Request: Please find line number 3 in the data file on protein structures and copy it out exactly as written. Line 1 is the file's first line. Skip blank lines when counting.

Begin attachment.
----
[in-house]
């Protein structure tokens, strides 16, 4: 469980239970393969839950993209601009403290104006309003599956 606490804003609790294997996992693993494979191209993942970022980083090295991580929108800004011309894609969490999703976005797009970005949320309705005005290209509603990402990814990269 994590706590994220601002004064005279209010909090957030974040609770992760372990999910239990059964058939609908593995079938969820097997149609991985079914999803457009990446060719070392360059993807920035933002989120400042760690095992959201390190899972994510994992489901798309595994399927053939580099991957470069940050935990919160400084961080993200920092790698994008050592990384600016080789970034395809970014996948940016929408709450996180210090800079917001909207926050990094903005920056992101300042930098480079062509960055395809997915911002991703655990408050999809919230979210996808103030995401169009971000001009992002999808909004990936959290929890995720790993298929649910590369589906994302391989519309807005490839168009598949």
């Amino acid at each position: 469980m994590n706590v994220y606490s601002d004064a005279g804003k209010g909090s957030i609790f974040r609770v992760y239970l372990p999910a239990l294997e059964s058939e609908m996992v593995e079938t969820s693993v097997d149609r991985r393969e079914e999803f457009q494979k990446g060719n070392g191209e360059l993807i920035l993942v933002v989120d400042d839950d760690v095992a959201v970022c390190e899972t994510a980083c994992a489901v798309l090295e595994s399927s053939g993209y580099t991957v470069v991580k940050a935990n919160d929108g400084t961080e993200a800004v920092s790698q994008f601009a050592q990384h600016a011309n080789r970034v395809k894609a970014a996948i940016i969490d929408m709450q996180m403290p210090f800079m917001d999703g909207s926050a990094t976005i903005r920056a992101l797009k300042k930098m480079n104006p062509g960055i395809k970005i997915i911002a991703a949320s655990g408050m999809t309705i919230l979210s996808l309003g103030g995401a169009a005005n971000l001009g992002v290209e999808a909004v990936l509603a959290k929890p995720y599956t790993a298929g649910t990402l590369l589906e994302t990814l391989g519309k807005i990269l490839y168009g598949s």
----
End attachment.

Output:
């Amino acid at each position: 469980m994590n706590v994220y606490s601002d004064a005279g804003k209010g909090s957030i609790f974040r609770v992760y239970l372990p999910a239990l294997e059964s058939e609908m996992v593995e079938t969820s693993v097997d149609r991985r393969e079914e999803f457009q494979k990446g060719n070392g191209e360059l993807i920035l993942v933002v989120d400042d839950d760690v095992a959201v970022c390190e899972t994510a980083c994992a489901v798309l090295e595994s399927s053939g993209y580099t991957v470069v991580k940050a935990n919160d929108g400084t961080e993200a800004v920092s790698q994008f601009a050592q990384h600016a011309n080789r970034v395809k894609a970014a996948i940016i969490d929408m709450q996180m403290p210090f800079m917001d999703g909207s926050a990094t976005i903005r920056a992101l797009k300042k930098m480079n104006p062509g960055i395809k970005i997915i911002a991703a949320s655990g408050m999809t309705i919230l979210s996808l309003g103030g995401a169009a005005n971000l001009g992002v290209e999808a909004v990936l509603a959290k929890p995720y599956t790993a298929g649910t990402l590369l589906e994302t990814l391989g519309k807005i990269l490839y168009g598949s």